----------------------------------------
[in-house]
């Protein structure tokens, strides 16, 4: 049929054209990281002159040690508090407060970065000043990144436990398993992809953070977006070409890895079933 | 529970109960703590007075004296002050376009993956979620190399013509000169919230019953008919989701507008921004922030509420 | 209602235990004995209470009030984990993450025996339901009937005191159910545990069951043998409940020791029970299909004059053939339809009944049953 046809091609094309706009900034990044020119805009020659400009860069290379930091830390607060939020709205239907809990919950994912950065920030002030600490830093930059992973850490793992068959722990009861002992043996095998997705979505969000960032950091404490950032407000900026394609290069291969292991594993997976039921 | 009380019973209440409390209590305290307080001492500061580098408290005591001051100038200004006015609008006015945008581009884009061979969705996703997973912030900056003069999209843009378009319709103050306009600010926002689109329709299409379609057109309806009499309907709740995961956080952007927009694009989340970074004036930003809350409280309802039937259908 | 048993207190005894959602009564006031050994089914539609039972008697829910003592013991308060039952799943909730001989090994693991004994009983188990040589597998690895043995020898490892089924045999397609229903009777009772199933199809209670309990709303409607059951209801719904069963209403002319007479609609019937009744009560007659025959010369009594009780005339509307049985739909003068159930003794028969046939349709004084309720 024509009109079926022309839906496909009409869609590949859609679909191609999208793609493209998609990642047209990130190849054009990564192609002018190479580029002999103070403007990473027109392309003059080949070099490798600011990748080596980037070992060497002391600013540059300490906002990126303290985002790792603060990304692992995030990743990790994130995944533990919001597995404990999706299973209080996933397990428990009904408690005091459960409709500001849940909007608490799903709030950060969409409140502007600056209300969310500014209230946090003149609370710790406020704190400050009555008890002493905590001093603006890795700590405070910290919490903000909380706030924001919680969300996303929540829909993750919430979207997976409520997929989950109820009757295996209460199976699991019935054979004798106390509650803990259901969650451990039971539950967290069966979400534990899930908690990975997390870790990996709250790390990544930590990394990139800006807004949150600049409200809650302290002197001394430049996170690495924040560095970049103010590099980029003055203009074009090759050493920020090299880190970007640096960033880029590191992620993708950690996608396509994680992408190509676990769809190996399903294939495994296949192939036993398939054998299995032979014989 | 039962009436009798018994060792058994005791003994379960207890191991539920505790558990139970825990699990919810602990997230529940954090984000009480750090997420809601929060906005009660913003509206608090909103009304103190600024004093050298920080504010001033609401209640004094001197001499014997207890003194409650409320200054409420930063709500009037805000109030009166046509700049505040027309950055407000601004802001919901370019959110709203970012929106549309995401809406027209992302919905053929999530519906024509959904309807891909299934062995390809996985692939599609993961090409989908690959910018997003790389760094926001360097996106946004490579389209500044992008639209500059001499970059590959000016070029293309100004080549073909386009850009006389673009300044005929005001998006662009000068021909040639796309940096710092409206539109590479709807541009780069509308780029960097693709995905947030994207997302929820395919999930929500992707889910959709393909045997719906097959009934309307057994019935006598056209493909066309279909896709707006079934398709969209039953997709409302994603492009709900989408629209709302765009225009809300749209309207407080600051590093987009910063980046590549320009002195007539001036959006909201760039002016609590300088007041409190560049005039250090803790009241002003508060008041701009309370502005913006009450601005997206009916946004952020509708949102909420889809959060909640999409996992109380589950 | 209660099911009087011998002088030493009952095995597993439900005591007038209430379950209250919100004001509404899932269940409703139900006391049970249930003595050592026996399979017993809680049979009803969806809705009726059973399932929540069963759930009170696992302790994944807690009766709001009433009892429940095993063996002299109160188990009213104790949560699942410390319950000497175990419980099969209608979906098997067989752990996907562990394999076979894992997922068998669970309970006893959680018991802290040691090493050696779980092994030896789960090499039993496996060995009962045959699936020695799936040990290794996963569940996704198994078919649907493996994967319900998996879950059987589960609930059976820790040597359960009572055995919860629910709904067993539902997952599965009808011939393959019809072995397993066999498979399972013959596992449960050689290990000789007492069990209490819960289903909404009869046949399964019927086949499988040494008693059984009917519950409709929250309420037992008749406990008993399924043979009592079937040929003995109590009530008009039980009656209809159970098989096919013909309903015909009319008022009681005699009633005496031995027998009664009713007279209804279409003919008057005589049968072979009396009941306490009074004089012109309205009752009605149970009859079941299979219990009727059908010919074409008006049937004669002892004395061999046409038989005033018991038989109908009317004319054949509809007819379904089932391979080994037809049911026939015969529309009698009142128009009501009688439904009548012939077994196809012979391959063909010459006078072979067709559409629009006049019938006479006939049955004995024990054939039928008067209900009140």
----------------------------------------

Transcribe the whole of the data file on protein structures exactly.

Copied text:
[in-house]
């Protein structure tokens, strides 16, 4: 049929054209990281002159040690508090407060970065000043990144436990398993992809953070977006070409890895079933 | 529970109960703590007075004296002050376009993956979620190399013509000169919230019953008919989701507008921004922030509420 | 209602235990004995209470009030984990993450025996339901009937005191159910545990069951043998409940020791029970299909004059053939339809009944049953 046809091609094309706009900034990044020119805009020659400009860069290379930091830390607060939020709205239907809990919950994912950065920030002030600490830093930059992973850490793992068959722990009861002992043996095998997705979505969000960032950091404490950032407000900026394609290069291969292991594993997976039921 | 009380019973209440409390209590305290307080001492500061580098408290005591001051100038200004006015609008006015945008581009884009061979969705996703997973912030900056003069999209843009378009319709103050306009600010926002689109329709299409379609057109309806009499309907709740995961956080952007927009694009989340970074004036930003809350409280309802039937259908 | 048993207190005894959602009564006031050994089914539609039972008697829910003592013991308060039952799943909730001989090994693991004994009983188990040589597998690895043995020898490892089924045999397609229903009777009772199933199809209670309990709303409607059951209801719904069963209403002319007479609609019937009744009560007659025959010369009594009780005339509307049985739909003068159930003794028969046939349709004084309720 024509009109079926022309839906496909009409869609590949859609679909191609999208793609493209998609990642047209990130190849054009990564192609002018190479580029002999103070403007990473027109392309003059080949070099490798600011990748080596980037070992060497002391600013540059300490906002990126303290985002790792603060990304692992995030990743990790994130995944533990919001597995404990999706299973209080996933397990428990009904408690005091459960409709500001849940909007608490799903709030950060969409409140502007600056209300969310500014209230946090003149609370710790406020704190400050009555008890002493905590001093603006890795700590405070910290919490903000909380706030924001919680969300996303929540829909993750919430979207997976409520997929989950109820009757295996209460199976699991019935054979004798106390509650803990259901969650451990039971539950967290069966979400534990899930908690990975997390870790990996709250790390990544930590990394990139800006807004949150600049409200809650302290002197001394430049996170690495924040560095970049103010590099980029003055203009074009090759050493920020090299880190970007640096960033880029590191992620993708950690996608396509994680992408190509676990769809190996399903294939495994296949192939036993398939054998299995032979014989 | 039962009436009798018994060792058994005791003994379960207890191991539920505790558990139970825990699990919810602990997230529940954090984000009480750090997420809601929060906005009660913003509206608090909103009304103190600024004093050298920080504010001033609401209640004094001197001499014997207890003194409650409320200054409420930063709500009037805000109030009166046509700049505040027309950055407000601004802001919901370019959110709203970012929106549309995401809406027209992302919905053929999530519906024509959904309807891909299934062995390809996985692939599609993961090409989908690959910018997003790389760094926001360097996106946004490579389209500044992008639209500059001499970059590959000016070029293309100004080549073909386009850009006389673009300044005929005001998006662009000068021909040639796309940096710092409206539109590479709807541009780069509308780029960097693709995905947030994207997302929820395919999930929500992707889910959709393909045997719906097959009934309307057994019935006598056209493909066309279909896709707006079934398709969209039953997709409302994603492009709900989408629209709302765009225009809300749209309207407080600051590093987009910063980046590549320009002195007539001036959006909201760039002016609590300088007041409190560049005039250090803790009241002003508060008041701009309370502005913006009450601005997206009916946004952020509708949102909420889809959060909640999409996992109380589950 | 209660099911009087011998002088030493009952095995597993439900005591007038209430379950209250919100004001509404899932269940409703139900006391049970249930003595050592026996399979017993809680049979009803969806809705009726059973399932929540069963759930009170696992302790994944807690009766709001009433009892429940095993063996002299109160188990009213104790949560699942410390319950000497175990419980099969209608979906098997067989752990996907562990394999076979894992997922068998669970309970006893959680018991802290040691090493050696779980092994030896789960090499039993496996060995009962045959699936020695799936040990290794996963569940996704198994078919649907493996994967319900998996879950059987589960609930059976820790040597359960009572055995919860629910709904067993539902997952599965009808011939393959019809072995397993066999498979399972013959596992449960050689290990000789007492069990209490819960289903909404009869046949399964019927086949499988040494008693059984009917519950409709929250309420037992008749406990008993399924043979009592079937040929003995109590009530008009039980009656209809159970098989096919013909309903015909009319008022009681005699009633005496031995027998009664009713007279209804279409003919008057005589049968072979009396009941306490009074004089012109309205009752009605149970009859079941299979219990009727059908010919074409008006049937004669002892004395061999046409038989005033018991038989109908009317004319054949509809007819379904089932391979080994037809049911026939015969529309009698009142128009009501009688439904009548012939077994196809012979391959063909010459006078072979067709559409629009006049019938006479006939049955004995024990054939039928008067209900009140």